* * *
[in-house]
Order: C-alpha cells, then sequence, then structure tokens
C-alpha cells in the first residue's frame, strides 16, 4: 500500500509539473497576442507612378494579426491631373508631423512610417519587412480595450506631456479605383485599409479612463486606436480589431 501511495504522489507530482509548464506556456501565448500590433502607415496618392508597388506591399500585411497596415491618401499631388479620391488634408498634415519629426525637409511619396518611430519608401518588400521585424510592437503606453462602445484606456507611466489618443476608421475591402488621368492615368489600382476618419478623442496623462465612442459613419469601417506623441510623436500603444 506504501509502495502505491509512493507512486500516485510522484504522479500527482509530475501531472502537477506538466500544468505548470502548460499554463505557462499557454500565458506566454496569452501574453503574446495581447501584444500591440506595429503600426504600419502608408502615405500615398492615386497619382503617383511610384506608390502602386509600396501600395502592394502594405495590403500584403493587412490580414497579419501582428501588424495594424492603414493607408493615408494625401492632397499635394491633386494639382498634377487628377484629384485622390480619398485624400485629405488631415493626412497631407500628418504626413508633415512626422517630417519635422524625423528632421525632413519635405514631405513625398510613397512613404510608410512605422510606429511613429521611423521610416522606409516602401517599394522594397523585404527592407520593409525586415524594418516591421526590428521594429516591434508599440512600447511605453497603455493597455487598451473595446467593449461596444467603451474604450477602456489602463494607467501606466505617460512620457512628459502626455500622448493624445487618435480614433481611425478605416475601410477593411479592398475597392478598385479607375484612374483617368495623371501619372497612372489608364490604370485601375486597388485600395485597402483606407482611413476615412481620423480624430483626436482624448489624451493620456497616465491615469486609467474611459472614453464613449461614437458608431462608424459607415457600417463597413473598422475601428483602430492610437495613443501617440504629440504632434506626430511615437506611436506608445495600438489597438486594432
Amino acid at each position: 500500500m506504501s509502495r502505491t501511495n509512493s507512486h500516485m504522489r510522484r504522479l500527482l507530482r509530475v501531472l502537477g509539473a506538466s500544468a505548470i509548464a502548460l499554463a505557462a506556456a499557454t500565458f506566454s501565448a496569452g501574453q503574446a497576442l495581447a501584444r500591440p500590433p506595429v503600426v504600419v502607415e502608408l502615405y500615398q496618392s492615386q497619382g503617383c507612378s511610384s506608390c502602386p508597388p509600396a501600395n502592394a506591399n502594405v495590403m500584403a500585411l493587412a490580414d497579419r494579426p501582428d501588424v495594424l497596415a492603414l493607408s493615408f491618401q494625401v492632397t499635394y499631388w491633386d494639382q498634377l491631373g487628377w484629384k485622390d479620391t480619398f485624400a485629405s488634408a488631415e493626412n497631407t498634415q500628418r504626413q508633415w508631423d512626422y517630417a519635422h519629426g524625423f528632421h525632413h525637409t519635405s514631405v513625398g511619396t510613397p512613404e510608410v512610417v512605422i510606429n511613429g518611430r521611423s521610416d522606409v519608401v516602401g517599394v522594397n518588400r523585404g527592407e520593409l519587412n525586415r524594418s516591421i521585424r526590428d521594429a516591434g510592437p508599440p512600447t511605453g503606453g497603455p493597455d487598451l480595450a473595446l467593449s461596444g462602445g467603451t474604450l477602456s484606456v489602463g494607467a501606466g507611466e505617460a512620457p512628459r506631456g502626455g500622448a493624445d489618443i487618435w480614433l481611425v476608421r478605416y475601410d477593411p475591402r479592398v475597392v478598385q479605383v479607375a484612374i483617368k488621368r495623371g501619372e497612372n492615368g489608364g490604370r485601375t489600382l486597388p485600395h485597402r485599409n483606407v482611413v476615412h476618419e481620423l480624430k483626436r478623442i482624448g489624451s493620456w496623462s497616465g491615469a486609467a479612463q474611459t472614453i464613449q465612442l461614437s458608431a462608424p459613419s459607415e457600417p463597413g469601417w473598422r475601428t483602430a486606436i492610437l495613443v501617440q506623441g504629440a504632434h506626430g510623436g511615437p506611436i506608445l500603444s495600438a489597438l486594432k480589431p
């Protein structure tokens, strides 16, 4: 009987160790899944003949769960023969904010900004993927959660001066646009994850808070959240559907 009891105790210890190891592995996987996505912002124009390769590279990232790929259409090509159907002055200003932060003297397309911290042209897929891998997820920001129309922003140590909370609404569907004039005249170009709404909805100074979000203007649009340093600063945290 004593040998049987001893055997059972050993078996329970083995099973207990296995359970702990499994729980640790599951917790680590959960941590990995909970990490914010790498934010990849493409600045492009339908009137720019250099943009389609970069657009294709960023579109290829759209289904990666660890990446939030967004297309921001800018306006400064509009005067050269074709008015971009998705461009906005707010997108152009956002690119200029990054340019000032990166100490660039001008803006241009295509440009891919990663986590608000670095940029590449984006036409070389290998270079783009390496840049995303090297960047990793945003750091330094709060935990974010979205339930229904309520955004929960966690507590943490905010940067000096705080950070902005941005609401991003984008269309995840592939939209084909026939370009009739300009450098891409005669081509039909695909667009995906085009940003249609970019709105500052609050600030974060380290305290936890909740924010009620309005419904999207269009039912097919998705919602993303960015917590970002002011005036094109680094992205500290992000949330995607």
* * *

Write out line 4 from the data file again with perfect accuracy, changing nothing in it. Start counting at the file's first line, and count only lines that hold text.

Amino acid at each position: 500500500m506504501s509502495r502505491t501511495n509512493s507512486h500516485m504522489r510522484r504522479l500527482l507530482r509530475v501531472l502537477g509539473a506538466s500544468a505548470i509548464a502548460l499554463a505557462a506556456a499557454t500565458f506566454s501565448a496569452g501574453q503574446a497576442l495581447a501584444r500591440p500590433p506595429v503600426v504600419v502607415e502608408l502615405y500615398q496618392s492615386q497619382g503617383c507612378s511610384s506608390c502602386p508597388p509600396a501600395n502592394a506591399n502594405v495590403m500584403a500585411l493587412a490580414d497579419r494579426p501582428d501588424v495594424l497596415a492603414l493607408s493615408f491618401q494625401v492632397t499635394y499631388w491633386d494639382q498634377l491631373g487628377w484629384k485622390d479620391t480619398f485624400a485629405s488634408a488631415e493626412n497631407t498634415q500628418r504626413q508633415w508631423d512626422y517630417a519635422h519629426g524625423f528632421h525632413h525637409t519635405s514631405v513625398g511619396t510613397p512613404e510608410v512610417v512605422i510606429n511613429g518611430r521611423s521610416d522606409v519608401v516602401g517599394v522594397n518588400r523585404g527592407e520593409l519587412n525586415r524594418s516591421i521585424r526590428d521594429a516591434g510592437p508599440p512600447t511605453g503606453g497603455p493597455d487598451l480595450a473595446l467593449s461596444g462602445g467603451t474604450l477602456s484606456v489602463g494607467a501606466g507611466e505617460a512620457p512628459r506631456g502626455g500622448a493624445d489618443i487618435w480614433l481611425v476608421r478605416y475601410d477593411p475591402r479592398v475597392v478598385q479605383v479607375a484612374i483617368k488621368r495623371g501619372e497612372n492615368g489608364g490604370r485601375t489600382l486597388p485600395h485597402r485599409n483606407v482611413v476615412h476618419e481620423l480624430k483626436r478623442i482624448g489624451s493620456w496623462s497616465g491615469a486609467a479612463q474611459t472614453i464613449q465612442l461614437s458608431a462608424p459613419s459607415e457600417p463597413g469601417w473598422r475601428t483602430a486606436i492610437l495613443v501617440q506623441g504629440a504632434h506626430g510623436g511615437p506611436i506608445l500603444s495600438a489597438l486594432k480589431p